Chicago Market: Given all your store-design experience, what distinguishes your approach to a chain grocery store versus a co-op like Chicago Market?

 

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John:  Food stores are one of the most complex building types given their multiple infrastructures, including retail, customer experience, food storage, preparation and safety, energy requirements and regulation.

So the essential difference is that the design of a big-box or chain grocery is pre-determined and imposed on the site, and it reflects the goals of the corporation. The design of a co-op, on the other hand, grows out of the site, and it reflects the values of its community.

To design a co-op, you really need to understand what drives the people who will use it. The process is all about listening and discovering exactly what that is.

Chicago Market: Your approach is in keeping with the philosophy of your partners on this project, Cheryl and Ravi from Wrap Architecture.

John: We’re looking forward to collaborating with them, particularly because the site will probably be an existing building. One of the things I love about Wrap is that they recognize, celebrate and bring out the history of the existing building site in their designs. 

Chicago Market: How will freshArc contribute to the layout and design of Chicago Market?

John: Basically, we’ll be involved in two ways. First, we’ll help create the basic layout for the store, which is called the fixture plan. It determines where the different departments will be, how the store is oriented, where the checkout is, the flow of traffic, etc. Also on the back-end, how food is received, stored and processed before it goes to the customer-facing part of the store.

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Second, we will act as advisors to Cheryl and Ravi, helping them understand the different infrastructure systems that run through the building, regulations and codes as related to food, and the innumerable details of such a specialized building.

Chicago Market: Like Wrap Architecture, freshArc has a deep devotion to sustainable building and energy-efficient design. What’s most interesting to you in this regard?

John: I’m fanatic about lighting. I think LED lights are one of the greatest invention of our time. They have such a huge impact on energy use and climate change in our country. One of things that will be happening is that the cost of wiring buildings will be significantly reduced.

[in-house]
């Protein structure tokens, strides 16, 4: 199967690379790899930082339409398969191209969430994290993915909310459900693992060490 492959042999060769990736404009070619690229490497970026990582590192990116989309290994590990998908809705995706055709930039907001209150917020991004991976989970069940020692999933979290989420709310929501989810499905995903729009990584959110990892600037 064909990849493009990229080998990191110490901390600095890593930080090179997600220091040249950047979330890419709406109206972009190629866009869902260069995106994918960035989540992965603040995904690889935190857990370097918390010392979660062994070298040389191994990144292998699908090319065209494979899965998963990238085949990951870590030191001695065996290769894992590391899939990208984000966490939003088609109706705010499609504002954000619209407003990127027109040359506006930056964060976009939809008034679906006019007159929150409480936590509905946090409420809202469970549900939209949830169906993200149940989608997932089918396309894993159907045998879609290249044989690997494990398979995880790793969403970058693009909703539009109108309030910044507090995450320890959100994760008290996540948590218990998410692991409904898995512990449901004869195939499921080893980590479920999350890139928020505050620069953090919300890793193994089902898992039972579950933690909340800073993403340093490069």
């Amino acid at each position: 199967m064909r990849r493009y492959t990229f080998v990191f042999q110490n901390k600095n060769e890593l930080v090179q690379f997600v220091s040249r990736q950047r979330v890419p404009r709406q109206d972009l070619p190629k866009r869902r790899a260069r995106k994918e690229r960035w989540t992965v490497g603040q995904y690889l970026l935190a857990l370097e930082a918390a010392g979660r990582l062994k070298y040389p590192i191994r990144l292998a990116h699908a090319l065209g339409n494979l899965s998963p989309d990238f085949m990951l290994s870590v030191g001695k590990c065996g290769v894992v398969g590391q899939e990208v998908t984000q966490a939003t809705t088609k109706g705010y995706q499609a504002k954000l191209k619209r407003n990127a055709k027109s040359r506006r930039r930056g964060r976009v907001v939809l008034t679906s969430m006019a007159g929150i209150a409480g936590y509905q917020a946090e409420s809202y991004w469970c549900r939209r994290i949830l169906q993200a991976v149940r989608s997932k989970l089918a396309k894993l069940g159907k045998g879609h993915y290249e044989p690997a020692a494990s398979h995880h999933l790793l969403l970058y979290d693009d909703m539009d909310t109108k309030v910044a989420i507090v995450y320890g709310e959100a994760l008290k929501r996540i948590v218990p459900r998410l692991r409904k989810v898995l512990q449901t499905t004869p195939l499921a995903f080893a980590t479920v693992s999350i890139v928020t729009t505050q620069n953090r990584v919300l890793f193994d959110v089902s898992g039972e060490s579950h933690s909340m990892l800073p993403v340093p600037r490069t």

I also believe natural light is one of the most important things about any building, but particularly food stores. You have to know how to work with it, and I want to use it as much as possible for Chicago Market. Natural light will help make people happy to be there – and I’m not just talking about shoppers. It’s also essential for employees; natural light helps them enjoy their jobs and do them better.

Chicago Market: Given your long history designing food stores, what is most important to you in terms of the customer experience? 

John: If my experience has taught me anything it’s that the food industry is constantly changing. So part of a good customer experience is ensuring that the store design is adaptable, allowing for change and evolution over time.

But in the end, it all comes down to people. I want to help create a Chicago Market that gives everyone an opportunity for the greatest interaction, and brings delight about the food and other items that are available. 

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Read It & Eat - Chicago's Culinary Bookstore!

Newsletter contributor and Owner #838 Maia Welbel stopped by recently and shared this great review of Read It & Eat: Chicago’s only “culinary bookstore,” dedicated entirely to food!

Chicago Market Owner #690 and former board member Esther Dairiam has created this special and wonderful new space. Inspired by a similar bookstore she once visited in Paris, Dairiam is committed to filling her shop with unique products and delicious experiences. Currently stocking 4,000 volumes and 3,700 distinct titles, most of the books at Read It & Eat are single copy. While customers seeking popular cookbooks are likely to find what they’re looking for, Dairiam also likes to share things that people haven’t come across anywhere else. She notes that online recipes and videos may have become ubiquitous, but they can’t replace the tactile experience of a physical cookbook.

Nor can they build community, but Read It & Eat is designed to do just that!

The store’s layout includes a full kitchen complete with a double oven and plenty of shiny counter space. They hosts book signings, cooking classes, demonstrations, and pop-up dinners. Dairiam says her rule of thumb is that there should be good food involved at every event. Bookcases can be reconfigured to accommodate tables and chairs, transforming the store into a perfect spot for group gatherings.

The shop has become a destination for visitors to the city and locals alike. Stop by and say hi to Esther, who is often at the store. Check out the shelves full of colorful photographs, recipes, stories and breathe deep: more often than not, the air inside is filled with the aroma of cookies baking, olive oil sizzling, or fresh herbs and spices. 

Read It & Eat is located at 2142 N. Halsted, in Lincoln Park.

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Board Meeting Minutes for 8/24/16

Here are the public minutes for the Chicago Market Board meeting of Aug. 24, 2016:

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Weekly Update, 8/23-8/29

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Here's a quick update on what our Chicago Market teams have been doing this past week:

 

 

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Weekly Update, 8/16-8/22

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Here's a quick update on what our Chicago Market teams have been doing this past week: